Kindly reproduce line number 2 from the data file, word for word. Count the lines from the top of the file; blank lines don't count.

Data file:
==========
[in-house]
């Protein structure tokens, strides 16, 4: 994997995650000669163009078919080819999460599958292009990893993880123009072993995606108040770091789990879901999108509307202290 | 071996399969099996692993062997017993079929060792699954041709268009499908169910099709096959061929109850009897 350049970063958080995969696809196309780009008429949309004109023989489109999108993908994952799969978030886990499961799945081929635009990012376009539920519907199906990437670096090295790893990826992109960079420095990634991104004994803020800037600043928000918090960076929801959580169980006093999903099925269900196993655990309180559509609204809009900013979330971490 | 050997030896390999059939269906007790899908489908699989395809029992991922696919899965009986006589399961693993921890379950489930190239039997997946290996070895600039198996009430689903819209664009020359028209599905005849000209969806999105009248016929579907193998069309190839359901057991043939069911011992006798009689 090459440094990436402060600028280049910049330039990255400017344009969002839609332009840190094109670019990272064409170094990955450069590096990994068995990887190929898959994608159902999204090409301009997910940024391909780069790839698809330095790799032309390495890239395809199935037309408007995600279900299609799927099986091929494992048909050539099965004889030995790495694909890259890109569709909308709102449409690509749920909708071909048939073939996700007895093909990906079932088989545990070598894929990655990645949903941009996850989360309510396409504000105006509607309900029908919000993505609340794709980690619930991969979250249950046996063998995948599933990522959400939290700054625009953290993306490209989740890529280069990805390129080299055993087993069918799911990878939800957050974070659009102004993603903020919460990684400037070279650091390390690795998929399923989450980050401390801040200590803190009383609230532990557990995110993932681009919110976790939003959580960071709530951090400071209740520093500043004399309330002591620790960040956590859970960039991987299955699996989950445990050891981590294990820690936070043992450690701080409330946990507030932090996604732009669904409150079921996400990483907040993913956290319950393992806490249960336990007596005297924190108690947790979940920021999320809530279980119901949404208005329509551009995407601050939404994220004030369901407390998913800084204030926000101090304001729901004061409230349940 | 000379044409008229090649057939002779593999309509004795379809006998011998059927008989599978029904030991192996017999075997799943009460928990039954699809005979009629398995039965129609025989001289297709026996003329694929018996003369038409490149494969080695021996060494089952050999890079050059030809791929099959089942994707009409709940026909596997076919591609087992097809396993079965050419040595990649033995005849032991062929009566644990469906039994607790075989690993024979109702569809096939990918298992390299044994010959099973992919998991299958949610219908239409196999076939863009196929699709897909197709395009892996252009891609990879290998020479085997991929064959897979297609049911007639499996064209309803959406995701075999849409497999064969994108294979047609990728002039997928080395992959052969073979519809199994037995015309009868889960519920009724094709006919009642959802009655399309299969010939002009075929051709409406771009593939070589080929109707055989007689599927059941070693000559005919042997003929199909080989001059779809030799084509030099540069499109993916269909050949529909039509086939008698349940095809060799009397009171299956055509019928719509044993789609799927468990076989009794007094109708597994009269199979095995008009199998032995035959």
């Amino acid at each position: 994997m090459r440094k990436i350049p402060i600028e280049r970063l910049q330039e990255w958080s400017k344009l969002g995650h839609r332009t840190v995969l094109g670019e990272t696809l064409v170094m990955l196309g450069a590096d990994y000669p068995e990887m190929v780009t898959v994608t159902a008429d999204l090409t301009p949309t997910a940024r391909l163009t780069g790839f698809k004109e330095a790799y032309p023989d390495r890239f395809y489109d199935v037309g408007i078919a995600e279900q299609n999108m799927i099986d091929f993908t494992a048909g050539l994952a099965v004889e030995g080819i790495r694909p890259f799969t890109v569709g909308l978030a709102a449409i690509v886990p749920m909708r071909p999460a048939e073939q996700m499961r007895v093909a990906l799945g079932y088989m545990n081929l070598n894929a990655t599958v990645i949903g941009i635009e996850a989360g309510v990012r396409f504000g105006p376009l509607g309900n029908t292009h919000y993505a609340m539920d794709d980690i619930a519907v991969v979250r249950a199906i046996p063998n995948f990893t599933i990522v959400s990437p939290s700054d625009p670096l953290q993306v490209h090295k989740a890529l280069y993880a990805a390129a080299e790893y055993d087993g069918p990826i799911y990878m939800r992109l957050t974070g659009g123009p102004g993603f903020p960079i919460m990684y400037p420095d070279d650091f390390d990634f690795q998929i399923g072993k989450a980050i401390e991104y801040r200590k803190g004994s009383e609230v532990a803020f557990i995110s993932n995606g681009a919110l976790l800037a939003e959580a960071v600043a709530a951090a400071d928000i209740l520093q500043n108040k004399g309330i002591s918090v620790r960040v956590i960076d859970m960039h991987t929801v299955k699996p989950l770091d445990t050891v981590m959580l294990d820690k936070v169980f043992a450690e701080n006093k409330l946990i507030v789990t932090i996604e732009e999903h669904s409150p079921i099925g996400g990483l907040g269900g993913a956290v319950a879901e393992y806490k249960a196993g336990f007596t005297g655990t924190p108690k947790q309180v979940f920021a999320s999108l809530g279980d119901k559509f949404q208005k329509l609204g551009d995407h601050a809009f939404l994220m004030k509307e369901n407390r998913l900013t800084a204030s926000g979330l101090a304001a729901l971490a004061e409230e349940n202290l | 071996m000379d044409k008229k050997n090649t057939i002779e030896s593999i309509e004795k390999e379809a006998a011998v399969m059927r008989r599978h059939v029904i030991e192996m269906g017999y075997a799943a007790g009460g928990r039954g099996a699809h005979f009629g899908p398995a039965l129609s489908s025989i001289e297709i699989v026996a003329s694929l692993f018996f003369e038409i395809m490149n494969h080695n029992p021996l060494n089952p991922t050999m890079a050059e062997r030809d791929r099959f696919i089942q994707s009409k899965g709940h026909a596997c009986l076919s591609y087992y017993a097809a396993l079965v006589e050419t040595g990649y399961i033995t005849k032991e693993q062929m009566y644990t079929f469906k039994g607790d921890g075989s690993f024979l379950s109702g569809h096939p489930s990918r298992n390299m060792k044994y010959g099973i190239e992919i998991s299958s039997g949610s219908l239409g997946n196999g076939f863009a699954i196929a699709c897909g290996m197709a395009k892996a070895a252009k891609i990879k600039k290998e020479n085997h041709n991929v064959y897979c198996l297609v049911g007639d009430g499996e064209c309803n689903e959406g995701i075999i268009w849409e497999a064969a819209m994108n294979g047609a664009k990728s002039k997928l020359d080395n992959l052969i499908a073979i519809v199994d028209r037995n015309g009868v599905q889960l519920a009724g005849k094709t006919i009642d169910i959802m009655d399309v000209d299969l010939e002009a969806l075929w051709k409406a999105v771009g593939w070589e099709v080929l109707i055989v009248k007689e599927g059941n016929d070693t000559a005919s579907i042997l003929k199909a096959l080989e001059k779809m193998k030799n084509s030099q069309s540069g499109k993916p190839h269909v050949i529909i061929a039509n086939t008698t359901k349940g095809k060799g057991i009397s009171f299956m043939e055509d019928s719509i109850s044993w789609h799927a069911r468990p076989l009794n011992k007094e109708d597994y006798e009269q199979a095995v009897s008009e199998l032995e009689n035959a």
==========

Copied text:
């Protein structure tokens, strides 16, 4: 994997995650000669163009078919080819999460599958292009990893993880123009072993995606108040770091789990879901999108509307202290 | 071996399969099996692993062997017993079929060792699954041709268009499908169910099709096959061929109850009897 350049970063958080995969696809196309780009008429949309004109023989489109999108993908994952799969978030886990499961799945081929635009990012376009539920519907199906990437670096090295790893990826992109960079420095990634991104004994803020800037600043928000918090960076929801959580169980006093999903099925269900196993655990309180559509609204809009900013979330971490 | 050997030896390999059939269906007790899908489908699989395809029992991922696919899965009986006589399961693993921890379950489930190239039997997946290996070895600039198996009430689903819209664009020359028209599905005849000209969806999105009248016929579907193998069309190839359901057991043939069911011992006798009689 090459440094990436402060600028280049910049330039990255400017344009969002839609332009840190094109670019990272064409170094990955450069590096990994068995990887190929898959994608159902999204090409301009997910940024391909780069790839698809330095790799032309390495890239395809199935037309408007995600279900299609799927099986091929494992048909050539099965004889030995790495694909890259890109569709909308709102449409690509749920909708071909048939073939996700007895093909990906079932088989545990070598894929990655990645949903941009996850989360309510396409504000105006509607309900029908919000993505609340794709980690619930991969979250249950046996063998995948599933990522959400939290700054625009953290993306490209989740890529280069990805390129080299055993087993069918799911990878939800957050974070659009102004993603903020919460990684400037070279650091390390690795998929399923989450980050401390801040200590803190009383609230532990557990995110993932681009919110976790939003959580960071709530951090400071209740520093500043004399309330002591620790960040956590859970960039991987299955699996989950445990050891981590294990820690936070043992450690701080409330946990507030932090996604732009669904409150079921996400990483907040993913956290319950393992806490249960336990007596005297924190108690947790979940920021999320809530279980119901949404208005329509551009995407601050939404994220004030369901407390998913800084204030926000101090304001729901004061409230349940 | 000379044409008229090649057939002779593999309509004795379809006998011998059927008989599978029904030991192996017999075997799943009460928990039954699809005979009629398995039965129609025989001289297709026996003329694929018996003369038409490149494969080695021996060494089952050999890079050059030809791929099959089942994707009409709940026909596997076919591609087992097809396993079965050419040595990649033995005849032991062929009566644990469906039994607790075989690993024979109702569809096939990918298992390299044994010959099973992919998991299958949610219908239409196999076939863009196929699709897909197709395009892996252009891609990879290998020479085997991929064959897979297609049911007639499996064209309803959406995701075999849409497999064969994108294979047609990728002039997928080395992959052969073979519809199994037995015309009868889960519920009724094709006919009642959802009655399309299969010939002009075929051709409406771009593939070589080929109707055989007689599927059941070693000559005919042997003929199909080989001059779809030799084509030099540069499109993916269909050949529909039509086939008698349940095809060799009397009171299956055509019928719509044993789609799927468990076989009794007094109708597994009269199979095995008009199998032995035959």